In situ still photographs of sampling sites during Alvin dives 4567 and 4571, obtained with the Alvin frame-grabber system (http://4dgeo.whoi.edu/alvin). The (Top) image shows the benthic sediment without microbial mats or hydrothermal features sampled during dive 4567; the (Bottom) image shows the microbial mats and sulfur precipitates on the sediment surface that reveal hydrothermal influence. Right, photo of core 4571-2 after shipboard retrieval; the reddish spots are oil droplets in the sediment core.
© Copyright Policy
Related In: Results  -  Collection

License
Show All Figures
getmorefigures.php?uid=PMC4493657&req=5

Figure 1: In situ still photographs of sampling sites during Alvin dives 4567 and 4571, obtained with the Alvin frame-grabber system (http://4dgeo.whoi.edu/alvin). The (Top) image shows the benthic sediment without microbial mats or hydrothermal features sampled during dive 4567; the (Bottom) image shows the microbial mats and sulfur precipitates on the sediment surface that reveal hydrothermal influence. Right, photo of core 4571-2 after shipboard retrieval; the reddish spots are oil droplets in the sediment core.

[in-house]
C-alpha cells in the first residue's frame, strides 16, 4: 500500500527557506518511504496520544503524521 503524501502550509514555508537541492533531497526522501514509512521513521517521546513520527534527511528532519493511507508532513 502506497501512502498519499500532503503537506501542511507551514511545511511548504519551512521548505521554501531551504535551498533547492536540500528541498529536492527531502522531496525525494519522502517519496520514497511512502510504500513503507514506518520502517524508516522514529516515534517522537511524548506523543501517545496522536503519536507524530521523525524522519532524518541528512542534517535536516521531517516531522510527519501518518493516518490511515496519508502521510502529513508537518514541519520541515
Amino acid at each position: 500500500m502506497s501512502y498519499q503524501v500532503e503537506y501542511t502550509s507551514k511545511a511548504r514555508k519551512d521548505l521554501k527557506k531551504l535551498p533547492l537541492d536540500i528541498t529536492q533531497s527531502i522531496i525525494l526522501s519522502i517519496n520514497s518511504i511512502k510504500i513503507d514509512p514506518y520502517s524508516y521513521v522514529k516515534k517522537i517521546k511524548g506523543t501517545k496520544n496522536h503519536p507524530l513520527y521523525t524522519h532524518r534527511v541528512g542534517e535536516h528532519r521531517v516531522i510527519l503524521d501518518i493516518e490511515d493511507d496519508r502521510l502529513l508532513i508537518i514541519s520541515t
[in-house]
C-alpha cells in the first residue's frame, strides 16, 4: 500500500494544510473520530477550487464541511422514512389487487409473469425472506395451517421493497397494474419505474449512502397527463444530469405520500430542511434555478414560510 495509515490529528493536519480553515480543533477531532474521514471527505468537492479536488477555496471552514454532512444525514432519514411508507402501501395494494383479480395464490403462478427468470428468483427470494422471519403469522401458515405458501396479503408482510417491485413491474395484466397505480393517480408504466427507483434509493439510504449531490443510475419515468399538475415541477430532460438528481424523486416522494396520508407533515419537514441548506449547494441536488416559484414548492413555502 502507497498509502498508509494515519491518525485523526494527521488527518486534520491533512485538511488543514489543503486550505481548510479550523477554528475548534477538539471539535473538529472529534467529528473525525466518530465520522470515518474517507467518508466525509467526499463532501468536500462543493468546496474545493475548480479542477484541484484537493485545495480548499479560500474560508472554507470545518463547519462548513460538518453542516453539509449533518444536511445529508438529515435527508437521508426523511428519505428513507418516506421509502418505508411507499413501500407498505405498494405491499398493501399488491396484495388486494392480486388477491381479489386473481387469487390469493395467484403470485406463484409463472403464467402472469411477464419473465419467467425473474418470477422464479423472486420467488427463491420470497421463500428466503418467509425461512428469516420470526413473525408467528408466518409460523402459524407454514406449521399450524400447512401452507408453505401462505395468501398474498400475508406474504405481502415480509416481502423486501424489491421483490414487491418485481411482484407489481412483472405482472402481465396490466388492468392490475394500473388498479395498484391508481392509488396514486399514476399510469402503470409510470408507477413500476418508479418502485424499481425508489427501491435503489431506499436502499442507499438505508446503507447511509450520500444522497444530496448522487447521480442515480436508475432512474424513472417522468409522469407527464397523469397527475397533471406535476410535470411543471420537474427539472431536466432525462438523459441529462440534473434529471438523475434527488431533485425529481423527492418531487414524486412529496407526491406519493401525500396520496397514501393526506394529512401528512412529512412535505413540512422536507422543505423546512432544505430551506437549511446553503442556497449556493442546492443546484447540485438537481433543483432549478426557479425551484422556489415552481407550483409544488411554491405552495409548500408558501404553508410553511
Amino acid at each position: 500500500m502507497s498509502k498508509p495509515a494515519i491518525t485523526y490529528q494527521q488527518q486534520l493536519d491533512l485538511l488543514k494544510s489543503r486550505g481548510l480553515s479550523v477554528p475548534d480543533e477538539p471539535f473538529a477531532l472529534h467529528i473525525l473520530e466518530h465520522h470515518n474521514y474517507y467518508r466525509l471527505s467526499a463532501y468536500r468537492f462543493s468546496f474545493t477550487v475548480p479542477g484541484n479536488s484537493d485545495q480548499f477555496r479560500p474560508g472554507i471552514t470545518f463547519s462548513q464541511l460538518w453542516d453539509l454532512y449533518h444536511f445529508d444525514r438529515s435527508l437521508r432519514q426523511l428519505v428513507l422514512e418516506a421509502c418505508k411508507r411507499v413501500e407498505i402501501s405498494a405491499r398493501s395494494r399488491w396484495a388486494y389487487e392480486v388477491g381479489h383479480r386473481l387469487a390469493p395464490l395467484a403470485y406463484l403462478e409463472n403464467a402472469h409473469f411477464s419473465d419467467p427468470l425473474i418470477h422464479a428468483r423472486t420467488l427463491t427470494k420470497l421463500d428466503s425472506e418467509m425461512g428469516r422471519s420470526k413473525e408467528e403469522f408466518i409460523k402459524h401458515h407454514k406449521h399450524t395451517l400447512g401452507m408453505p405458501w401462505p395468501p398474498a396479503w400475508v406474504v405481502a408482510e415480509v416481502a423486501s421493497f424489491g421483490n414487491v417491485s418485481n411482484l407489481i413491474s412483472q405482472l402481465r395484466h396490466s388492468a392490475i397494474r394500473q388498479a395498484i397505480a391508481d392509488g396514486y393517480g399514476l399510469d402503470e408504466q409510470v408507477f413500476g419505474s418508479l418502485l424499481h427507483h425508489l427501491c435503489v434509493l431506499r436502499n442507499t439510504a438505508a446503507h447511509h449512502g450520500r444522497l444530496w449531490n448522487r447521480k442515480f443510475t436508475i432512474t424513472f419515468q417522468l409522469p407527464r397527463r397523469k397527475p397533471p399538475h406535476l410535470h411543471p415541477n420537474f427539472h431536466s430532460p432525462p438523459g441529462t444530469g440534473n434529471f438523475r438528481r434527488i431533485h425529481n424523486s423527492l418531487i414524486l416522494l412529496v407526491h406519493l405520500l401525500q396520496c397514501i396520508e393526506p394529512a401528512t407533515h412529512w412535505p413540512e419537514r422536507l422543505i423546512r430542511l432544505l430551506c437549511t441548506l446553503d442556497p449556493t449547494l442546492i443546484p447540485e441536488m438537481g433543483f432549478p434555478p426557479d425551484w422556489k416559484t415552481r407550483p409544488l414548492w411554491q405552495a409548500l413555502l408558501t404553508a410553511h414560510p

Mentions: Samples were collected in 2009 on R/V Atlantis cruise AT15-56 by push coring with the submersible Alvin. Core 4567-24 was collected on November 28, 2009 from cold non-hydrothermal sediment with an in situ temperature of +4 to 5°C throughout the sediment core, no free sulfide, and no overlying bacterial mat, at a water depth of 2011 m at 27°0.542′N, 111°24.488′W. Core 4571-2 was collected on December 2, 2009 from a site with oil-rich sediments next to a well-developed Beggiatoa mat, at a water depth of 2007 m at 27°0.388′N, 111°24.560′W (Figure 1). This core was characterized by high porewater sulfide concentrations in the range of 2–4.5 mM, and an in situ temperature gradient of ca. 10°C at the surface to near 50°C at 40 cm depth, as measured with Alvin’s Heatflow probe (McKay et al., 2012). Cores were brought to the surface, immediately transferred and kept in a cold room +4°C, then sectioned by depth. At the time of collection, aliquots of the core samples 0–4 cm below seafloor were stored in sterile Falcon tubes and kept at +4°C for subsequent use within 2 weeks in enrichment, mineralization, degradation, and SIP experiments (described below).